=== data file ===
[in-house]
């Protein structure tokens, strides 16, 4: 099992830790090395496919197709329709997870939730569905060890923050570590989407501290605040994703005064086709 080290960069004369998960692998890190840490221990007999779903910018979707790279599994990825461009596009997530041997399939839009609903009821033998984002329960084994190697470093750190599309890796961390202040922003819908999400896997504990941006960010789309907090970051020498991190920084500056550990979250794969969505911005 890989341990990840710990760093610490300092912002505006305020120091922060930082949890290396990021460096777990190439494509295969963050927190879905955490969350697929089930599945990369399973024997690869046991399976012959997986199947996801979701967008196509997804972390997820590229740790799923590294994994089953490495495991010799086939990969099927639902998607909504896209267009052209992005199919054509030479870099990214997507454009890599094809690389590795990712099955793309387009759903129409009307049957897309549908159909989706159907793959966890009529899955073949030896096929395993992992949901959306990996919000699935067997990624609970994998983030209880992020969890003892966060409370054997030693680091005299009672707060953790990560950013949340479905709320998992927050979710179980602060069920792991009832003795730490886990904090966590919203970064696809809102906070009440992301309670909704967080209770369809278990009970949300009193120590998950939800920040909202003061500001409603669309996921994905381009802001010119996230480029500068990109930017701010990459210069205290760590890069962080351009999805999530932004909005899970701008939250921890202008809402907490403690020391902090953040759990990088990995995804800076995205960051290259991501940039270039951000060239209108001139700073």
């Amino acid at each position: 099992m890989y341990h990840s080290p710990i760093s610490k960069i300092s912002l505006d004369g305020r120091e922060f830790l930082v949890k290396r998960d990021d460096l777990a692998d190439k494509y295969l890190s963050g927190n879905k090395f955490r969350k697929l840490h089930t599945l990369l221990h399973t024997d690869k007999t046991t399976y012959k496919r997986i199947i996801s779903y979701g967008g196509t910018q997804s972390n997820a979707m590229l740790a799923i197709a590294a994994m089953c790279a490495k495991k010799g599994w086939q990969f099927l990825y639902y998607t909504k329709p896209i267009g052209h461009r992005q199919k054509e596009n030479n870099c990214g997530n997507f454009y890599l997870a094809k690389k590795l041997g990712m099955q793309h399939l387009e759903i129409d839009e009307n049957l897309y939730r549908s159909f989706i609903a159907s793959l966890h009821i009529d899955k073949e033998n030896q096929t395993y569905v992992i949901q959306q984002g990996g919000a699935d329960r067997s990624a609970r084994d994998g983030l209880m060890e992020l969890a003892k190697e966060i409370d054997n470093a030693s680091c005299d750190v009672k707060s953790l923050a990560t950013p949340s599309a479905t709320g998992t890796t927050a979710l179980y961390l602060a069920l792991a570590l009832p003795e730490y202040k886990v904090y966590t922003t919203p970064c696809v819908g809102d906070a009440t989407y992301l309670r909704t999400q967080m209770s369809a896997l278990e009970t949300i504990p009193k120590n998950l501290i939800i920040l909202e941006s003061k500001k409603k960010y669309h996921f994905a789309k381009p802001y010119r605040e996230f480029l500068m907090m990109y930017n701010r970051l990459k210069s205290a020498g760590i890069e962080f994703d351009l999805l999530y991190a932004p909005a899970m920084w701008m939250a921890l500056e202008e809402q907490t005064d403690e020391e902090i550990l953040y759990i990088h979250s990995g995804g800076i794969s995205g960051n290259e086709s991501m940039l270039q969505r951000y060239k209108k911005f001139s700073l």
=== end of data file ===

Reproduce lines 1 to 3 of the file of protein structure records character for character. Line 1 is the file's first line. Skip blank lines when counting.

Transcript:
[in-house]
């Protein structure tokens, strides 16, 4: 099992830790090395496919197709329709997870939730569905060890923050570590989407501290605040994703005064086709 080290960069004369998960692998890190840490221990007999779903910018979707790279599994990825461009596009997530041997399939839009609903009821033998984002329960084994190697470093750190599309890796961390202040922003819908999400896997504990941006960010789309907090970051020498991190920084500056550990979250794969969505911005 890989341990990840710990760093610490300092912002505006305020120091922060930082949890290396990021460096777990190439494509295969963050927190879905955490969350697929089930599945990369399973024997690869046991399976012959997986199947996801979701967008196509997804972390997820590229740790799923590294994994089953490495495991010799086939990969099927639902998607909504896209267009052209992005199919054509030479870099990214997507454009890599094809690389590795990712099955793309387009759903129409009307049957897309549908159909989706159907793959966890009529899955073949030896096929395993992992949901959306990996919000699935067997990624609970994998983030209880992020969890003892966060409370054997030693680091005299009672707060953790990560950013949340479905709320998992927050979710179980602060069920792991009832003795730490886990904090966590919203970064696809809102906070009440992301309670909704967080209770369809278990009970949300009193120590998950939800920040909202003061500001409603669309996921994905381009802001010119996230480029500068990109930017701010990459210069205290760590890069962080351009999805999530932004909005899970701008939250921890202008809402907490403690020391902090953040759990990088990995995804800076995205960051290259991501940039270039951000060239209108001139700073």
């Amino acid at each position: 099992m890989y341990h990840s080290p710990i760093s610490k960069i300092s912002l505006d004369g305020r120091e922060f830790l930082v949890k290396r998960d990021d460096l777990a692998d190439k494509y295969l890190s963050g927190n879905k090395f955490r969350k697929l840490h089930t599945l990369l221990h399973t024997d690869k007999t046991t399976y012959k496919r997986i199947i996801s779903y979701g967008g196509t910018q997804s972390n997820a979707m590229l740790a799923i197709a590294a994994m089953c790279a490495k495991k010799g599994w086939q990969f099927l990825y639902y998607t909504k329709p896209i267009g052209h461009r992005q199919k054509e596009n030479n870099c990214g997530n997507f454009y890599l997870a094809k690389k590795l041997g990712m099955q793309h399939l387009e759903i129409d839009e009307n049957l897309y939730r549908s159909f989706i609903a159907s793959l966890h009821i009529d899955k073949e033998n030896q096929t395993y569905v992992i949901q959306q984002g990996g919000a699935d329960r067997s990624a609970r084994d994998g983030l209880m060890e992020l969890a003892k190697e966060i409370d054997n470093a030693s680091c005299d750190v009672k707060s953790l923050a990560t950013p949340s599309a479905t709320g998992t890796t927050a979710l179980y961390l602060a069920l792991a570590l009832p003795e730490y202040k886990v904090y966590t922003t919203p970064c696809v819908g809102d906070a009440t989407y992301l309670r909704t999400q967080m209770s369809a896997l278990e009970t949300i504990p009193k120590n998950l501290i939800i920040l909202e941006s003061k500001k409603k960010y669309h996921f994905a789309k381009p802001y010119r605040e996230f480029l500068m907090m990109y930017n701010r970051l990459k210069s205290a020498g760590i890069e962080f994703d351009l999805l999530y991190a932004p909005a899970m920084w701008m939250a921890l500056e202008e809402q907490t005064d403690e020391e902090i550990l953040y759990i990088h979250s990995g995804g800076i794969s995205g960051n290259e086709s991501m940039l270039q969505r951000y060239k209108k911005f001139s700073l």